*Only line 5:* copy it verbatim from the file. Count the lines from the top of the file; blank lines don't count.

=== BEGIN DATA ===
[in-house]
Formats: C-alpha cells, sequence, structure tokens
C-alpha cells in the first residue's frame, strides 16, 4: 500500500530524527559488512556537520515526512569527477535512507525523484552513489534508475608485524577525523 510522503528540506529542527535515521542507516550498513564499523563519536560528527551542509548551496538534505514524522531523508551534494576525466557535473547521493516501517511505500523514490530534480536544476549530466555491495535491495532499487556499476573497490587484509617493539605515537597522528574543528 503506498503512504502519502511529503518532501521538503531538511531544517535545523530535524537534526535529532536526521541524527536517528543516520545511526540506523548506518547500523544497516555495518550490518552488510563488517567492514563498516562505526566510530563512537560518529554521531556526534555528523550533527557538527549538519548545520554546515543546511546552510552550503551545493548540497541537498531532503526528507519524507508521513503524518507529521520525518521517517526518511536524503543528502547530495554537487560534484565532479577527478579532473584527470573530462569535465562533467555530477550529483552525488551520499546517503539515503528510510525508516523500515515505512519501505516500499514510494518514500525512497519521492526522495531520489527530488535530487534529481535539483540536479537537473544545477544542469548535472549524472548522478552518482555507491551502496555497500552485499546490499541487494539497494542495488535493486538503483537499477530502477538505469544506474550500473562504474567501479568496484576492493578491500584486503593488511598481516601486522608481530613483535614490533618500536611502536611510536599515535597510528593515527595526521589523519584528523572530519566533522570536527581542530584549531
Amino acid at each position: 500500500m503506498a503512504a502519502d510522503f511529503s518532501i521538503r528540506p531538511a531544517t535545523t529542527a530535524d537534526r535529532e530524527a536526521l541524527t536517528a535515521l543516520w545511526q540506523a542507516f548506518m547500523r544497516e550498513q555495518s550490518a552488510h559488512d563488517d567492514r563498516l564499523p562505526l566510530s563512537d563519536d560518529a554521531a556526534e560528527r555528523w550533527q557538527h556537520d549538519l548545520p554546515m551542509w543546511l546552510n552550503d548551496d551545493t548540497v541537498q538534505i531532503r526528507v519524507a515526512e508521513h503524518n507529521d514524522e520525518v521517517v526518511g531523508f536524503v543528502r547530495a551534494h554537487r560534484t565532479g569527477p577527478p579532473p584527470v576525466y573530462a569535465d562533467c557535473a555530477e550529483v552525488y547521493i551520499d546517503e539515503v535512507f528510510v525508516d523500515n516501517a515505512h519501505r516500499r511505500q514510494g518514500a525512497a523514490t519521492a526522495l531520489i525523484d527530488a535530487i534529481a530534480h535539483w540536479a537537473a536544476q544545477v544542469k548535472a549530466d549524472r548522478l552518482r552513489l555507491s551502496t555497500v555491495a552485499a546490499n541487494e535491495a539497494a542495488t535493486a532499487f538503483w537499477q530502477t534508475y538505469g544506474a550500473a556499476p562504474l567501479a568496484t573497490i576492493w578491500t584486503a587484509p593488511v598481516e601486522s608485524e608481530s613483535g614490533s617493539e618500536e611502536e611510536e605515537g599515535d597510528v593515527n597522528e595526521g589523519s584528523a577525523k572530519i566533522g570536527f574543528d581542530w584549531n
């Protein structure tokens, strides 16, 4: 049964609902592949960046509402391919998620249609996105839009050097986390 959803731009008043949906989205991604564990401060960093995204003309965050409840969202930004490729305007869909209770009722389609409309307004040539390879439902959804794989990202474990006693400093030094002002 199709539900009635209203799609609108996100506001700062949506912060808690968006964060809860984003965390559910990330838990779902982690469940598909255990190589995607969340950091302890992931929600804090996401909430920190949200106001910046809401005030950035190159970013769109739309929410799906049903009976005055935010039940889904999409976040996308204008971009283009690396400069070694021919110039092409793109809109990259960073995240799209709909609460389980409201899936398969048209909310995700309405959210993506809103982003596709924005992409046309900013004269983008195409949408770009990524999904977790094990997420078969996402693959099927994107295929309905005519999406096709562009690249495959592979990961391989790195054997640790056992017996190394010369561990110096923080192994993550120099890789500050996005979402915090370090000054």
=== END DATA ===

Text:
């Protein structure tokens, strides 16, 4: 049964609902592949960046509402391919998620249609996105839009050097986390 959803731009008043949906989205991604564990401060960093995204003309965050409840969202930004490729305007869909209770009722389609409309307004040539390879439902959804794989990202474990006693400093030094002002 199709539900009635209203799609609108996100506001700062949506912060808690968006964060809860984003965390559910990330838990779902982690469940598909255990190589995607969340950091302890992931929600804090996401909430920190949200106001910046809401005030950035190159970013769109739309929410799906049903009976005055935010039940889904999409976040996308204008971009283009690396400069070694021919110039092409793109809109990259960073995240799209709909609460389980409201899936398969048209909310995700309405959210993506809103982003596709924005992409046309900013004269983008195409949408770009990524999904977790094990997420078969996402693959099927994107295929309905005519999406096709562009690249495959592979990961391989790195054997640790056992017996190394010369561990110096923080192994993550120099890789500050996005979402915090370090000054």